Warning: post about shoulder biomechanics, please ignore if not interested.
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DF: What exercises are you doing to strengthen?
internal rotation: arms shoulder height in front of you, palms facing out
external rotation: arms shoulder height in front of you, palms facing up.
Almost every (overhead and other) movement we do strengthens the muscles used to internally rotate the shoulder. So even if you don't do a lot of shoulder work (training), most people already have an imbalanced ratio of internal vs external rotation strength, not to mention inflexible muscles in the front of the shoulder and chest. When you contract your deltoid, it pulls the humurus upwards to the roof of the shoulder while your infraspinatus and teres minor (muscles in the back of the shoulder that are usually weak) stabilize it by pulling it down. If the infraspinatus and teres minor are not strong enough, the humurus will rub against the roof of the shoulder (acrominion) and hence why you feel pain/friction and eventually inflammation and eventually fibrosis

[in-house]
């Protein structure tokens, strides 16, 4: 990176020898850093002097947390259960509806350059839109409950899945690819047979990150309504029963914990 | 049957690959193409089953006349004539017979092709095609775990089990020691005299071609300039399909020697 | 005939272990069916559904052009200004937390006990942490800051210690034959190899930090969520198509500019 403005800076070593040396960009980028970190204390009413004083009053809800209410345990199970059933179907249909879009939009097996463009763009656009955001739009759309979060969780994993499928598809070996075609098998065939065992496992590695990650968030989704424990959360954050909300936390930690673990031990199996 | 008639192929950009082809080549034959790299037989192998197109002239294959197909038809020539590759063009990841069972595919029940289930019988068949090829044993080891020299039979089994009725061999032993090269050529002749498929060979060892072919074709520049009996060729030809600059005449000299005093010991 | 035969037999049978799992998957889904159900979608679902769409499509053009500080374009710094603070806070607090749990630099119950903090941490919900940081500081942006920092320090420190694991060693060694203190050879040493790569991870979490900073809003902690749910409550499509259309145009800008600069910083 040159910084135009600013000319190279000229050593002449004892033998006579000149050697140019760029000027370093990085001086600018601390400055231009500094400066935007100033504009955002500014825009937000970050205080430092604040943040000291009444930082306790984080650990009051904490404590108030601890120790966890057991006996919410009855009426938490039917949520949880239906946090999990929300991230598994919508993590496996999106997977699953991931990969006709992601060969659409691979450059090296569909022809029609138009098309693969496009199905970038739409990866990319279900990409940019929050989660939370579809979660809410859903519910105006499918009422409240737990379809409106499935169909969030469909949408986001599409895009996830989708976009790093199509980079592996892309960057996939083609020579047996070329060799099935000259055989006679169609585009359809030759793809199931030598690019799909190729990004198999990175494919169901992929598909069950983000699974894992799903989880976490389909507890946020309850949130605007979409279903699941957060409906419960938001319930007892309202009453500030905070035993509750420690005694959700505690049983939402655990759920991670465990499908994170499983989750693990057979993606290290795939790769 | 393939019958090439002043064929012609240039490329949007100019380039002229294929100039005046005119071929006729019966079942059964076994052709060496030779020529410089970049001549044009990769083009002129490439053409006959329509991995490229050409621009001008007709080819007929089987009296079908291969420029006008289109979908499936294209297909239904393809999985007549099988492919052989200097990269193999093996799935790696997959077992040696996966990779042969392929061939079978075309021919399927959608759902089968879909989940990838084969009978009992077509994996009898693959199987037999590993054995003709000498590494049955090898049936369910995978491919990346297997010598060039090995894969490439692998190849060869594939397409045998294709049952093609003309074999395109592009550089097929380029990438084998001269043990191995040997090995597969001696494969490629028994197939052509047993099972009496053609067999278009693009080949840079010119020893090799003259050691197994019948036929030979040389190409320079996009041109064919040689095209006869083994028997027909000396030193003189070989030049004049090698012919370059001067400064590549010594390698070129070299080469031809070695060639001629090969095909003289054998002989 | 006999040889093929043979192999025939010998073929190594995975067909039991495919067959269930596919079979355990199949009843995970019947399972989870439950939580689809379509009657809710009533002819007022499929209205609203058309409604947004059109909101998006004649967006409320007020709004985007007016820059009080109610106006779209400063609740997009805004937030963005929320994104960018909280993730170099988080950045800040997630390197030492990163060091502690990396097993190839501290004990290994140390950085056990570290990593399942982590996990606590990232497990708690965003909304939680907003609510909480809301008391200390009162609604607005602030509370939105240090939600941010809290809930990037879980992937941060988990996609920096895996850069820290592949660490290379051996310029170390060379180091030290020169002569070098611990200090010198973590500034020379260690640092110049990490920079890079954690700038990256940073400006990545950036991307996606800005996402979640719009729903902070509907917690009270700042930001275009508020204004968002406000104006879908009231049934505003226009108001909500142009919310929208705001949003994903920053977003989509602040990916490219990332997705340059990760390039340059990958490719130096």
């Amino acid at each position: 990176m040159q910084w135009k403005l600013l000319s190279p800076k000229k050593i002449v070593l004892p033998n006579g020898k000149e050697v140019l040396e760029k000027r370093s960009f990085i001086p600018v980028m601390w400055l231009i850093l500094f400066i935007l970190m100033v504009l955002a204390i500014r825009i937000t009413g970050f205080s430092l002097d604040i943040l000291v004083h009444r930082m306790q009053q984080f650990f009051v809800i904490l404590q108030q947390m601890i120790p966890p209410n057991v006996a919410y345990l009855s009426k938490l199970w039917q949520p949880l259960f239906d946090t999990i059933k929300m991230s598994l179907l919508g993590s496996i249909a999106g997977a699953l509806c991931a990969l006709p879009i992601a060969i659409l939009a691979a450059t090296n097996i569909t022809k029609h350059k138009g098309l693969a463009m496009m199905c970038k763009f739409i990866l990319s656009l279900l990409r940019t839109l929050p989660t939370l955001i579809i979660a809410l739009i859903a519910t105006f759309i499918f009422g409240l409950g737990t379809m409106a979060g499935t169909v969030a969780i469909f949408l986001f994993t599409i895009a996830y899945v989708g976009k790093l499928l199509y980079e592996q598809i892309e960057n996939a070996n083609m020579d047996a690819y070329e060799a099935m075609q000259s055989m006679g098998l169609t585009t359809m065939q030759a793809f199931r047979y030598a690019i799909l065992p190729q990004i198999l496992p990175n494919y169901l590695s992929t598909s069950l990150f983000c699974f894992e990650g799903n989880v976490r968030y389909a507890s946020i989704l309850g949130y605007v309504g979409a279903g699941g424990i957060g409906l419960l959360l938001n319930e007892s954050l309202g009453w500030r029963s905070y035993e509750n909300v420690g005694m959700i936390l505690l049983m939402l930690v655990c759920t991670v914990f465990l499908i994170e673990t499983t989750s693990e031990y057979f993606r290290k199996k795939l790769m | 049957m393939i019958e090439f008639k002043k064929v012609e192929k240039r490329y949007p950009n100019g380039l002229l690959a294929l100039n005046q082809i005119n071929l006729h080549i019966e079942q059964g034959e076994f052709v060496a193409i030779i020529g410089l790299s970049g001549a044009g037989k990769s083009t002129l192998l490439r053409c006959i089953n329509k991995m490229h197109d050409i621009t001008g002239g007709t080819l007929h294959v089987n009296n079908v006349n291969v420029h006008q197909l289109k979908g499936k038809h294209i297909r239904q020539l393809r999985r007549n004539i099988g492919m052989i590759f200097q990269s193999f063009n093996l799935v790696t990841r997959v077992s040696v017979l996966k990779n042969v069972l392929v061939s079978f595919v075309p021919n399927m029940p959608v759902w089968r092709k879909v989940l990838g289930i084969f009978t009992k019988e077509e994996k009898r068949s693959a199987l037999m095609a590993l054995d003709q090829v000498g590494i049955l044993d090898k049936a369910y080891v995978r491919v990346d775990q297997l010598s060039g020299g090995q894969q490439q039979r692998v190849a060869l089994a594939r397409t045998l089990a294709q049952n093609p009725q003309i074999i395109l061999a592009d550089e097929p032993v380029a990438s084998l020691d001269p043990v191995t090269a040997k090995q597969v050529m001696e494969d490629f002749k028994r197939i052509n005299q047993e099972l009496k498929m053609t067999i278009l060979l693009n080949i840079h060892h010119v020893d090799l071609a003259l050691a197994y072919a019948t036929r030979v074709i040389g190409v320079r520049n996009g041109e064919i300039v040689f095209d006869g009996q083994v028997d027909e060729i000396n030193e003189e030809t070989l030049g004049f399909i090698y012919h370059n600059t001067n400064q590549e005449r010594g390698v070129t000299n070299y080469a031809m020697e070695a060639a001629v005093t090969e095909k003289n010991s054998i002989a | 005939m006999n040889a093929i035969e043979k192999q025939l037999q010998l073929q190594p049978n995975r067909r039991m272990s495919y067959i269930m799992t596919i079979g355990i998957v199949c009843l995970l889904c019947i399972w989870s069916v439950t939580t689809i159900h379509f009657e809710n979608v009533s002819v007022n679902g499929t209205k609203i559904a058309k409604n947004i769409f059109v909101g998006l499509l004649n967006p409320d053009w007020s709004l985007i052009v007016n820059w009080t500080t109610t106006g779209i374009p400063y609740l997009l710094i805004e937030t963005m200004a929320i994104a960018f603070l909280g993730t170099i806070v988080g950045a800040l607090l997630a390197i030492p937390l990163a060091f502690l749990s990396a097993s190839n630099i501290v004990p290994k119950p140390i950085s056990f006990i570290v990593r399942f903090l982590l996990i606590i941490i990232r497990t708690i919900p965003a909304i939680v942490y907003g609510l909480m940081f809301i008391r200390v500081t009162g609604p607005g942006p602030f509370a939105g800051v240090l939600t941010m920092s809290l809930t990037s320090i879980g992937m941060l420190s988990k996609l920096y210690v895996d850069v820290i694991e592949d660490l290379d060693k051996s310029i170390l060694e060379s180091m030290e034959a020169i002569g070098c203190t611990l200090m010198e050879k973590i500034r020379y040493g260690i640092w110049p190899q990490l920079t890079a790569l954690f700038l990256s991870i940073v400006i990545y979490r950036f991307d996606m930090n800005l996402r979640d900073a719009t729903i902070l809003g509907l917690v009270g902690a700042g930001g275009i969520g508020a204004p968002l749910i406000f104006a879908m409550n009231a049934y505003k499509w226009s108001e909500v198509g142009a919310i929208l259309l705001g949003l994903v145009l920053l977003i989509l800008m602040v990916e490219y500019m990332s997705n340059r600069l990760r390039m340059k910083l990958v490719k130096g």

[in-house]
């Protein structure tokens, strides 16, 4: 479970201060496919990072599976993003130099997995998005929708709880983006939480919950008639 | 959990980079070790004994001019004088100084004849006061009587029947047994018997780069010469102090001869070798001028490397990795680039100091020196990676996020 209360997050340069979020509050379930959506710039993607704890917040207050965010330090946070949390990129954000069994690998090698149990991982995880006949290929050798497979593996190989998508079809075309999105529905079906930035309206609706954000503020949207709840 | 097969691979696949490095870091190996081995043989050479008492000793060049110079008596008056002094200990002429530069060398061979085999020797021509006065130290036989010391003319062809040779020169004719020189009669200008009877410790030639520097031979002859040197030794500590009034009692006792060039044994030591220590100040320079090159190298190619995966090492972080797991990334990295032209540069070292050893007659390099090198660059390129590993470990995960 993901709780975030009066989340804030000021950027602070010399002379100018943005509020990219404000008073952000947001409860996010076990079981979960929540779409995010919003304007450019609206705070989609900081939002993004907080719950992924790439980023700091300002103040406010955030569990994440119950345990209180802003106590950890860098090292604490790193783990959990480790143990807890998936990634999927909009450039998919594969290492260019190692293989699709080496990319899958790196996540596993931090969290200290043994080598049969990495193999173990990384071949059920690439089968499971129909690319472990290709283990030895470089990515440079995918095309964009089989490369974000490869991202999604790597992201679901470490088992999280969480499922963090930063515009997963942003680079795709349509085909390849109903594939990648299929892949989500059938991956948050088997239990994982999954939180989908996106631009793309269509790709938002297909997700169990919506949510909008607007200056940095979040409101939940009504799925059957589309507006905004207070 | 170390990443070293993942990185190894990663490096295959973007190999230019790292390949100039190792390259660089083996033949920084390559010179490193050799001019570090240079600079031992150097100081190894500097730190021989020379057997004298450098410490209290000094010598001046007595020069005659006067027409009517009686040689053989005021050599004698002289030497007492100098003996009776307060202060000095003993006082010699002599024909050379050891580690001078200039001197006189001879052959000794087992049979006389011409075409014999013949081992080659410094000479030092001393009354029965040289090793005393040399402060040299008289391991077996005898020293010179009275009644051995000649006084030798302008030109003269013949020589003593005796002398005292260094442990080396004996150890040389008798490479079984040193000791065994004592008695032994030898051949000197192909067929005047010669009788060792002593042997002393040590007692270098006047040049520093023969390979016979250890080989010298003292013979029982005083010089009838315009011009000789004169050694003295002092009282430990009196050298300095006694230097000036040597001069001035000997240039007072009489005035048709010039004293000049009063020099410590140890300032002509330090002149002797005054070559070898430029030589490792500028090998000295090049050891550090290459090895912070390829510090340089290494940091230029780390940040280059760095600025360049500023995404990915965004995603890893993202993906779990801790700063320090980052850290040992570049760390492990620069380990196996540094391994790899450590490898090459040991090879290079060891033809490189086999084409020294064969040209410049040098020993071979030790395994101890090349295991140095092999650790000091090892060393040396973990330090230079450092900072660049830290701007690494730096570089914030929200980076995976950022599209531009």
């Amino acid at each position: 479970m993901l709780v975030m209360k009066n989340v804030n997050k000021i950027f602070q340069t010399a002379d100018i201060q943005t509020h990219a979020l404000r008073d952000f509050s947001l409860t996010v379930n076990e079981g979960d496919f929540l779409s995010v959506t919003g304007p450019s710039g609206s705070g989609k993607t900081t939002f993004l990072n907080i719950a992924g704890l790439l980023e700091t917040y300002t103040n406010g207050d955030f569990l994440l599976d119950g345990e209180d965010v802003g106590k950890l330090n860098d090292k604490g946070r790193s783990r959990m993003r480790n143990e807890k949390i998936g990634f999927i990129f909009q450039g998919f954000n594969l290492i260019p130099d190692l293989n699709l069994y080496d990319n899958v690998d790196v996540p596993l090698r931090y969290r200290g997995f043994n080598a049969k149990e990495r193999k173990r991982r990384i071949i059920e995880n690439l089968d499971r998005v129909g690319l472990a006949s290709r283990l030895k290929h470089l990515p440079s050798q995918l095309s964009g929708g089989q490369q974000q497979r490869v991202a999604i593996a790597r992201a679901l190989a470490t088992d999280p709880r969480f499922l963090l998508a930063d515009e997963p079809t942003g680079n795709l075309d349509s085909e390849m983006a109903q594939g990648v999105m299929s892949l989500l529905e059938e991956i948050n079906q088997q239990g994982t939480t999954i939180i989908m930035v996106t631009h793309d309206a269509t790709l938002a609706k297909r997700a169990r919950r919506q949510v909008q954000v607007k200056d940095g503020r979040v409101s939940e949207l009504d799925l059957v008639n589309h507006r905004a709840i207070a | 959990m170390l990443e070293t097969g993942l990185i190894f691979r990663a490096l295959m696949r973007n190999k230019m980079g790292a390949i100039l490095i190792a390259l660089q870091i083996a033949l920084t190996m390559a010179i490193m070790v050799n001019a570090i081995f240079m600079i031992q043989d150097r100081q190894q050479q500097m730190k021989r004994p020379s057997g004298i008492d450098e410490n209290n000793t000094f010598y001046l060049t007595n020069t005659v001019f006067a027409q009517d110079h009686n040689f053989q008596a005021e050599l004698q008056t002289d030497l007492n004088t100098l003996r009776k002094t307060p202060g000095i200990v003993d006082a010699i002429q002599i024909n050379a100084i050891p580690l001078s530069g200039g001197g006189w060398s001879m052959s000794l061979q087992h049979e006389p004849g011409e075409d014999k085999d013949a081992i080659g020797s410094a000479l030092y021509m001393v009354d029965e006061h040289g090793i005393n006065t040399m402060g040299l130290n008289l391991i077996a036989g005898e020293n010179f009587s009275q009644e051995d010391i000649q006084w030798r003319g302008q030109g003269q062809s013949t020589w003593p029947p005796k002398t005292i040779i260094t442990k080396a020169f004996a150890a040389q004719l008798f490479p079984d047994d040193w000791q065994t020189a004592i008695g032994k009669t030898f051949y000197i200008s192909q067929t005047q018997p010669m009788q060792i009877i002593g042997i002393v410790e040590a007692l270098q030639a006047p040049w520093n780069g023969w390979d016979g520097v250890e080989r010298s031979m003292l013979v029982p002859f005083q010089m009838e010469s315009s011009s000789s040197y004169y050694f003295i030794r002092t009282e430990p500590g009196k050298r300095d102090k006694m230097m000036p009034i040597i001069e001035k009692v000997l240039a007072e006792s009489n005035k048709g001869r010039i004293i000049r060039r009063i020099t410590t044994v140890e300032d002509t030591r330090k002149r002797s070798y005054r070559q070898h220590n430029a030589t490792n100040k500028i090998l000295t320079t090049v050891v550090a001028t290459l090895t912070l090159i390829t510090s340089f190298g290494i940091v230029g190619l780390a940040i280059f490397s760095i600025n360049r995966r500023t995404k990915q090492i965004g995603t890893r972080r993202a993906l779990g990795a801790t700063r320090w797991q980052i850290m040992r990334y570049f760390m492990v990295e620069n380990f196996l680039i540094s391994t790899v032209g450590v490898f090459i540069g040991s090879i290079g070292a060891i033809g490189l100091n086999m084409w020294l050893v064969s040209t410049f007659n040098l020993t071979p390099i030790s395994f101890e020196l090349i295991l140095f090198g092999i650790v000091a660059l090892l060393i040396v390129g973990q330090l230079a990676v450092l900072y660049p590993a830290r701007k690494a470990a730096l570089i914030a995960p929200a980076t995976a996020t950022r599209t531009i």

So 3 things:
1)Strengthen the muscles that pull the humurus down (infraspinatus, teres minor, rhomboids helps too, all muscles in the BACK of your shoulder)
2)Stretch the front (internal rotators) so that when you need to externally rotate the shoulder, your already-weak external rotators don't have to work overtime and against your tight chest/shoulder muscles.
3)If you're doing something biomechanically un-sound (ie: swimming or rowing or any other shoulder intense training), fix your technique.